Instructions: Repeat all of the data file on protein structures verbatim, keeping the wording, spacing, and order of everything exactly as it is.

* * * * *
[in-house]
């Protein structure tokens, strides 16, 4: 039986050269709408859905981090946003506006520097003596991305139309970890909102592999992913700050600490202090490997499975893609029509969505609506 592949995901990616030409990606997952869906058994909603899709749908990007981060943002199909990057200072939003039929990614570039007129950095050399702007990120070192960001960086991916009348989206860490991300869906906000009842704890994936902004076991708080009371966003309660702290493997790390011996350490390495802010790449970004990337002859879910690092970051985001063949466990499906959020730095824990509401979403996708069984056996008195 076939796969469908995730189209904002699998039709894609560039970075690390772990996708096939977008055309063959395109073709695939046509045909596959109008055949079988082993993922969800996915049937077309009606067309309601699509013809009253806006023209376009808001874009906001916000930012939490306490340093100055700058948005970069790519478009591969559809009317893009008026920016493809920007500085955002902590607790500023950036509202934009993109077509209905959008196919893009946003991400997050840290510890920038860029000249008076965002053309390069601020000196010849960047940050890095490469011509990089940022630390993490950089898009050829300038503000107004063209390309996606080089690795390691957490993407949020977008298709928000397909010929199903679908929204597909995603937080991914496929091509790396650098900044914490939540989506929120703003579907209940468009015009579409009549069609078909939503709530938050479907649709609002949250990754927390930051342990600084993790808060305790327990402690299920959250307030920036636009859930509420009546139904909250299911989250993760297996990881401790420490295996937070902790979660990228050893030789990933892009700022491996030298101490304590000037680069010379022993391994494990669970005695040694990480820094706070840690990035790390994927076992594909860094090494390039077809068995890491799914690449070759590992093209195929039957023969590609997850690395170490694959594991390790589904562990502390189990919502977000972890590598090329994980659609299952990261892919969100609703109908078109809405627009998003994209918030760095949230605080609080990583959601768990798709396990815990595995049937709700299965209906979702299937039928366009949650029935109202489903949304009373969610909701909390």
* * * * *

[in-house]
């Protein structure tokens, strides 16, 4: 039986050269709408859905981090946003506006520097003596991305139309970890909102592999992913700050600490202090490997499975893609029509969505609506 592949995901990616030409990606997952869906058994909603899709749908990007981060943002199909990057200072939003039929990614570039007129950095050399702007990120070192960001960086991916009348989206860490991300869906906000009842704890994936902004076991708080009371966003309660702290493997790390011996350490390495802010790449970004990337002859879910690092970051985001063949466990499906959020730095824990509401979403996708069984056996008195 076939796969469908995730189209904002699998039709894609560039970075690390772990996708096939977008055309063959395109073709695939046509045909596959109008055949079988082993993922969800996915049937077309009606067309309601699509013809009253806006023209376009808001874009906001916000930012939490306490340093100055700058948005970069790519478009591969559809009317893009008026920016493809920007500085955002902590607790500023950036509202934009993109077509209905959008196919893009946003991400997050840290510890920038860029000249008076965002053309390069601020000196010849960047940050890095490469011509990089940022630390993490950089898009050829300038503000107004063209390309996606080089690795390691957490993407949020977008298709928000397909010929199903679908929204597909995603937080991914496929091509790396650098900044914490939540989506929120703003579907209940468009015009579409009549069609078909939503709530938050479907649709609002949250990754927390930051342990600084993790808060305790327990402690299920959250307030920036636009859930509420009546139904909250299911989250993760297996990881401790420490295996937070902790979660990228050893030789990933892009700022491996030298101490304590000037680069010379022993391994494990669970005695040694990480820094706070840690990035790390994927076992594909860094090494390039077809068995890491799914690449070759590992093209195929039957023969590609997850690395170490694959594991390790589904562990502390189990919502977000972890590598090329994980659609299952990261892919969100609703109908078109809405627009998003994209918030760095949230605080609080990583959601768990798709396990815990595995049937709700299965209906979702299937039928366009949650029935109202489903949304009373969610909701909390």